CHAPTER 21 Job’s Reply
1. Hear my solemn words--then mock on (Job 21:1-6)
2. His testimony concerning the experiences of the wicked (Job 21:7-26)
3. Your answers are nothing but falsehoods (Job 21:27-34)
Job 21:1-6. This answer shows that Job gets the upper hand over his accusing friends in this controversy. In a masterly way he meets their arguments. He wants them to hear diligently, and if they choose, after he has spoken, they may mock on. He is not complaining to man, or making his appeal to these human friends. He begins to look for another helper, even to God.
Job 21:7-26. Zophar’s eloquent words concerning the wicked are taken up by Job and he proves that experience shows another side besides the one Zophar had made so prominent. The wicked often live to a ripe old age and possess great power. They have large families and their houses are safe from fear; nor is the chastening hand of God upon them. They prosper and all goes well with them; their cattle increase. They sing to the timbrel and to the harp and rejoice at the sound of the pipe. They love pleasure and have a good time. Then suddenly Job changeth the description. They spend their days in prosperity--but in a moment they go down to Sheol. It reminds us of Asaph’s great Psalm (73) in which he describes the prosperity of the wicked: “When I thought to know this it was too painful for me; until I went into the sanctuary of God; then understood I their end. Surely Thou didst set them in slippery places; Thou castedst them down to destruction.”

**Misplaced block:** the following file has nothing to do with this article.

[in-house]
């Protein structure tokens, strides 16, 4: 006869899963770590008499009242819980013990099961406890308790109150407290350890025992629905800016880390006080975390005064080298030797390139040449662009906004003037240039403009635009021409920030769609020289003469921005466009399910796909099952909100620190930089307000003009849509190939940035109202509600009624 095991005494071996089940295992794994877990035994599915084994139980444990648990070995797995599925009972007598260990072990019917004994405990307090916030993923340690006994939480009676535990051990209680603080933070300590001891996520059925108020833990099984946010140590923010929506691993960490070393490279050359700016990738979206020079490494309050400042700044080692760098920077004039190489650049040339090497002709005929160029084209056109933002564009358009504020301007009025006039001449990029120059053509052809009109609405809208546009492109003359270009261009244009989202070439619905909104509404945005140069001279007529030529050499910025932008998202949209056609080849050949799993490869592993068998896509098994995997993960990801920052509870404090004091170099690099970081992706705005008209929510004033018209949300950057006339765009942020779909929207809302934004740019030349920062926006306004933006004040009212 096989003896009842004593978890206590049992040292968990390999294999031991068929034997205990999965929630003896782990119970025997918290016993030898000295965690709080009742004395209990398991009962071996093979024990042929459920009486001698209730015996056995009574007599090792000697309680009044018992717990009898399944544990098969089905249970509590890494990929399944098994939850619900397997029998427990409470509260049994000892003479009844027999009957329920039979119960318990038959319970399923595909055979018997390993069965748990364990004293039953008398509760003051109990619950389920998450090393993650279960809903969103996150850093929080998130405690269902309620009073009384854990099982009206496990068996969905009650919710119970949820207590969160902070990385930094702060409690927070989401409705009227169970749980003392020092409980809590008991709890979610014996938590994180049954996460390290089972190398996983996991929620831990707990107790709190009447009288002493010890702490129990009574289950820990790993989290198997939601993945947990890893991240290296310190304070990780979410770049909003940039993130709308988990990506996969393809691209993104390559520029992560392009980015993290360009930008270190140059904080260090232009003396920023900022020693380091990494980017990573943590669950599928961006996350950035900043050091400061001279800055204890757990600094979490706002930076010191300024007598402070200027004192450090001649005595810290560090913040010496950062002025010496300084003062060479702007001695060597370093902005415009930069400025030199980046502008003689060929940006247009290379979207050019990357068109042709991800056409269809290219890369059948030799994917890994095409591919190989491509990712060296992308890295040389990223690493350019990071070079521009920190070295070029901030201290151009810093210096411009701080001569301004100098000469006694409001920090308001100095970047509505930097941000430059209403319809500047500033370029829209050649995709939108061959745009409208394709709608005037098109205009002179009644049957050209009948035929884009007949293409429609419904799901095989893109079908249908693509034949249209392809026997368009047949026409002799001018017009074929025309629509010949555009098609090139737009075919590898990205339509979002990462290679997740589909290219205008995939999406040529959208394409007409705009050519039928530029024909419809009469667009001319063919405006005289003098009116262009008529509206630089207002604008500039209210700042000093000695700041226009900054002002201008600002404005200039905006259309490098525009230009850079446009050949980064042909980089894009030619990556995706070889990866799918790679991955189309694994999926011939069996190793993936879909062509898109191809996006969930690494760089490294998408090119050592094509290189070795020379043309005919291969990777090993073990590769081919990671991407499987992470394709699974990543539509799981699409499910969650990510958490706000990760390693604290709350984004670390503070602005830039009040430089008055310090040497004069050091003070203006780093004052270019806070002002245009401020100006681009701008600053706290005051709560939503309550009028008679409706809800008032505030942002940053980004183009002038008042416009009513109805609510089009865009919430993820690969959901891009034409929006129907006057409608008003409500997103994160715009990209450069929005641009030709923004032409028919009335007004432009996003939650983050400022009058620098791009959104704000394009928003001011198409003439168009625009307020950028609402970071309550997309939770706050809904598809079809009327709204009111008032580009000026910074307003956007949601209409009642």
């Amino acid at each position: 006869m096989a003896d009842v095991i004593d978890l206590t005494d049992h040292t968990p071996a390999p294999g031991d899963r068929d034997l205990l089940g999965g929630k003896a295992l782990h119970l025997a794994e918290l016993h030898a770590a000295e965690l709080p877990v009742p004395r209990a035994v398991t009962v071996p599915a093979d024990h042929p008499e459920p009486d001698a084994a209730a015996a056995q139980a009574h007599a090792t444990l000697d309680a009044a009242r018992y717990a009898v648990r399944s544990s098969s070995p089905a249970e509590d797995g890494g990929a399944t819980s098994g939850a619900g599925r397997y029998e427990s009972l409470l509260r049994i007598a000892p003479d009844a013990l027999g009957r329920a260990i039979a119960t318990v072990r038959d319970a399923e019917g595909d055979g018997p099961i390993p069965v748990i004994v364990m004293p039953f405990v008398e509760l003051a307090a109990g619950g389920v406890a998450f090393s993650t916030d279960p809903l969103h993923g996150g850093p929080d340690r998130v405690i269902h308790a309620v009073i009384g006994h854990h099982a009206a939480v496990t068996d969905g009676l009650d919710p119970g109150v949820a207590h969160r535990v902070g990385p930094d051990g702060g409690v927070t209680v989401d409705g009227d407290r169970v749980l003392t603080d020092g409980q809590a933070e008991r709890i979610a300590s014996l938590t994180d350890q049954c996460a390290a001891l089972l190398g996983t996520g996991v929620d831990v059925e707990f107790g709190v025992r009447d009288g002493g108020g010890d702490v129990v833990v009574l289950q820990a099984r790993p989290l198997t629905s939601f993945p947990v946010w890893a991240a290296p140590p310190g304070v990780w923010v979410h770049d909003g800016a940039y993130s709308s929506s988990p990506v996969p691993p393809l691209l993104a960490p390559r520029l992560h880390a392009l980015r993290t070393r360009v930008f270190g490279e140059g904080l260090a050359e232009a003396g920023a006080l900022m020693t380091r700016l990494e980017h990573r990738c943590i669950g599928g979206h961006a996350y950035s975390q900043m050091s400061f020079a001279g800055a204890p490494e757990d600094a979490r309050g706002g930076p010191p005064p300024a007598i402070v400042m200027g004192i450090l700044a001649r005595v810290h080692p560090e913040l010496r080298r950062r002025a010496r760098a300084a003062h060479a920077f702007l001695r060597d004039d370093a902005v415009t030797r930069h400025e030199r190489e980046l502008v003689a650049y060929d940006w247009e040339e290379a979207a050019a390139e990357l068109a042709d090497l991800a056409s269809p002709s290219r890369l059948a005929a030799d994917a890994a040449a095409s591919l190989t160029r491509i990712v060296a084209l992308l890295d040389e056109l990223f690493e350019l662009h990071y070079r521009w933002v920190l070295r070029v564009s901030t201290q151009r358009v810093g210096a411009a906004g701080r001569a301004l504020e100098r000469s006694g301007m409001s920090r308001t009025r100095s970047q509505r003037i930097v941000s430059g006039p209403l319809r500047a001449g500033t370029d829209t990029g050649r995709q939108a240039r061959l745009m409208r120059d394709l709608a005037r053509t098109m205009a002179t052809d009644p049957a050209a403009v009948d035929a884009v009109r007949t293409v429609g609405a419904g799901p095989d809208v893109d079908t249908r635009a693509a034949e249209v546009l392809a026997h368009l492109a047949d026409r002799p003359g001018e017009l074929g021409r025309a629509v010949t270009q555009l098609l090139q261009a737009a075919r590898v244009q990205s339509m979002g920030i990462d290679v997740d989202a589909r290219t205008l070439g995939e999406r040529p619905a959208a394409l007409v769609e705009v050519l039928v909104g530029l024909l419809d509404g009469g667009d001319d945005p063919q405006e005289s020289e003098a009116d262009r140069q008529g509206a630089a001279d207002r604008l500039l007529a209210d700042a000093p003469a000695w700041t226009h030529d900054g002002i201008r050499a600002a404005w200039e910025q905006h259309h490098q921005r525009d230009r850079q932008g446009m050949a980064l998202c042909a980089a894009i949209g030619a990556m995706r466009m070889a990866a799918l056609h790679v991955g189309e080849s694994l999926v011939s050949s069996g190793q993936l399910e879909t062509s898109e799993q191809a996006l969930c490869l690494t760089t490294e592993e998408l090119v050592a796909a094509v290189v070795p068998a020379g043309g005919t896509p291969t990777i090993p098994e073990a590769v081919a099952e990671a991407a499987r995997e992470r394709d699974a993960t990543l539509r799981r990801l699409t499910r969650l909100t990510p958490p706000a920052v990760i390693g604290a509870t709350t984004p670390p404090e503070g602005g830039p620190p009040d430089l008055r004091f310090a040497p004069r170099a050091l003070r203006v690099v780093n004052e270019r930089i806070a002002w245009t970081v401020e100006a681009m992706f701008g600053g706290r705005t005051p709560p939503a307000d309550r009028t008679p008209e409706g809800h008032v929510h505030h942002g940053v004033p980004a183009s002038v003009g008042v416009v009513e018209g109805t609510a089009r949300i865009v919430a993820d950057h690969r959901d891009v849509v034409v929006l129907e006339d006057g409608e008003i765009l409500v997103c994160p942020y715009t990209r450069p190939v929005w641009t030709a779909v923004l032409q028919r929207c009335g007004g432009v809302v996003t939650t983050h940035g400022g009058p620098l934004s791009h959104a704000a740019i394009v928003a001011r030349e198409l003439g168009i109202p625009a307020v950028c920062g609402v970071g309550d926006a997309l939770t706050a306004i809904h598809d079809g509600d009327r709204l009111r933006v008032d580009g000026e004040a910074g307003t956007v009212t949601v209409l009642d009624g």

Job declares they reject and defy God; they laugh at the thought of praying to Him. Then he gives his own, personal testimony “the counsel of the wicked is far from me.” In this he shows his friends that they are wrong in classing him with the wicked. Then he continues in unfolding the problem of the wicked and how God deals with them.
Job 21:27-34. Without enlarging upon the final statements of his answer, we only remark that Job shows that his friends have not only failed to convince him, but their answers are insincere and nothing but falsehoods. The victory is on his side; yet the problem, “why do the righteous suffer and how can their suffering be harmonized with a righteous God,” remains as unsolved as before.
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Gaebelein, Arno Clemens. "Commentary on Job 21". "Gaebelein's Annotated Bible". https://www.studylight.org/
the Third Sunday after Epiphany